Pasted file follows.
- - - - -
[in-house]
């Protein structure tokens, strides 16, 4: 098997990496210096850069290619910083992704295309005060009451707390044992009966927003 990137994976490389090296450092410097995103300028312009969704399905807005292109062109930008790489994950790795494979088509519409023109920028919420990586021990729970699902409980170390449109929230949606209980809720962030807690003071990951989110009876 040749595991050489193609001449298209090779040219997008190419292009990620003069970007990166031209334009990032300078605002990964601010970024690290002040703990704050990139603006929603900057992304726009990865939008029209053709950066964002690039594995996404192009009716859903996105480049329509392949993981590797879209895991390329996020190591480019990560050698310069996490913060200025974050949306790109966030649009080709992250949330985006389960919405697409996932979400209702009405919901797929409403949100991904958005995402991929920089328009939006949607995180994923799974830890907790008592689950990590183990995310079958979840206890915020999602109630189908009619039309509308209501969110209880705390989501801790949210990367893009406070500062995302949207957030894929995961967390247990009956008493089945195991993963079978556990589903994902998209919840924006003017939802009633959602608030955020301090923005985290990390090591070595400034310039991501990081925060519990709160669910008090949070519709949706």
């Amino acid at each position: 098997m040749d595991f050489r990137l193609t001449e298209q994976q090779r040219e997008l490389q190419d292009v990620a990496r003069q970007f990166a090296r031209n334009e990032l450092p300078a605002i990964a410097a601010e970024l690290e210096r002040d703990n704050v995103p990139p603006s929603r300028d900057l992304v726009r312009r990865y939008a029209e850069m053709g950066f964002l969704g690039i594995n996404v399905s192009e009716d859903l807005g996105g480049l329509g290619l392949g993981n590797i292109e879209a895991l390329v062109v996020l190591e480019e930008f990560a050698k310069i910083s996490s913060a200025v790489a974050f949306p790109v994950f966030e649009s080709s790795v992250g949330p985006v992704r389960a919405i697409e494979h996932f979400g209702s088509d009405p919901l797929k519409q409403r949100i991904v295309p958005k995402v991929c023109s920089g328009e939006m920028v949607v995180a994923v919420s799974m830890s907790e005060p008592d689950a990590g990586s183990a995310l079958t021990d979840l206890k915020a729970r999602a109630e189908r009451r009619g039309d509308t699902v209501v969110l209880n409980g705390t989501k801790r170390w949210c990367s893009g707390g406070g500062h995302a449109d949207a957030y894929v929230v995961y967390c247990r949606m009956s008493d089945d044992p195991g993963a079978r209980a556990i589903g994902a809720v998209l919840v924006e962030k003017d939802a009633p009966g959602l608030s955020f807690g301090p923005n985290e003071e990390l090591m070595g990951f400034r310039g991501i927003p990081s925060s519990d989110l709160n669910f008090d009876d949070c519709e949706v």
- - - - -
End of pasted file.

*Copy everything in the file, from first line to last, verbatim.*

[in-house]
């Protein structure tokens, strides 16, 4: 098997990496210096850069290619910083992704295309005060009451707390044992009966927003 990137994976490389090296450092410097995103300028312009969704399905807005292109062109930008790489994950790795494979088509519409023109920028919420990586021990729970699902409980170390449109929230949606209980809720962030807690003071990951989110009876 040749595991050489193609001449298209090779040219997008190419292009990620003069970007990166031209334009990032300078605002990964601010970024690290002040703990704050990139603006929603900057992304726009990865939008029209053709950066964002690039594995996404192009009716859903996105480049329509392949993981590797879209895991390329996020190591480019990560050698310069996490913060200025974050949306790109966030649009080709992250949330985006389960919405697409996932979400209702009405919901797929409403949100991904958005995402991929920089328009939006949607995180994923799974830890907790008592689950990590183990995310079958979840206890915020999602109630189908009619039309509308209501969110209880705390989501801790949210990367893009406070500062995302949207957030894929995961967390247990009956008493089945195991993963079978556990589903994902998209919840924006003017939802009633959602608030955020301090923005985290990390090591070595400034310039991501990081925060519990709160669910008090949070519709949706």
């Amino acid at each position: 098997m040749d595991f050489r990137l193609t001449e298209q994976q090779r040219e997008l490389q190419d292009v990620a990496r003069q970007f990166a090296r031209n334009e990032l450092p300078a605002i990964a410097a601010e970024l690290e210096r002040d703990n704050v995103p990139p603006s929603r300028d900057l992304v726009r312009r990865y939008a029209e850069m053709g950066f964002l969704g690039i594995n996404v399905s192009e009716d859903l807005g996105g480049l329509g290619l392949g993981n590797i292109e879209a895991l390329v062109v996020l190591e480019e930008f990560a050698k310069i910083s996490s913060a200025v790489a974050f949306p790109v994950f966030e649009s080709s790795v992250g949330p985006v992704r389960a919405i697409e494979h996932f979400g209702s088509d009405p919901l797929k519409q409403r949100i991904v295309p958005k995402v991929c023109s920089g328009e939006m920028v949607v995180a994923v919420s799974m830890s907790e005060p008592d689950a990590g990586s183990a995310l079958t021990d979840l206890k915020a729970r999602a109630e189908r009451r009619g039309d509308t699902v209501v969110l209880n409980g705390t989501k801790r170390w949210c990367s893009g707390g406070g500062h995302a449109d949207a957030y894929v929230v995961y967390c247990r949606m009956s008493d089945d044992p195991g993963a079978r209980a556990i589903g994902a809720v998209l919840v924006e962030k003017d939802a009633p009966g959602l608030s955020f807690g301090p923005n985290e003071e990390l090591m070595g990951f400034r310039g991501i927003p990081s925060s519990d989110l709160n669910f008090d009876d949070c519709e949706v």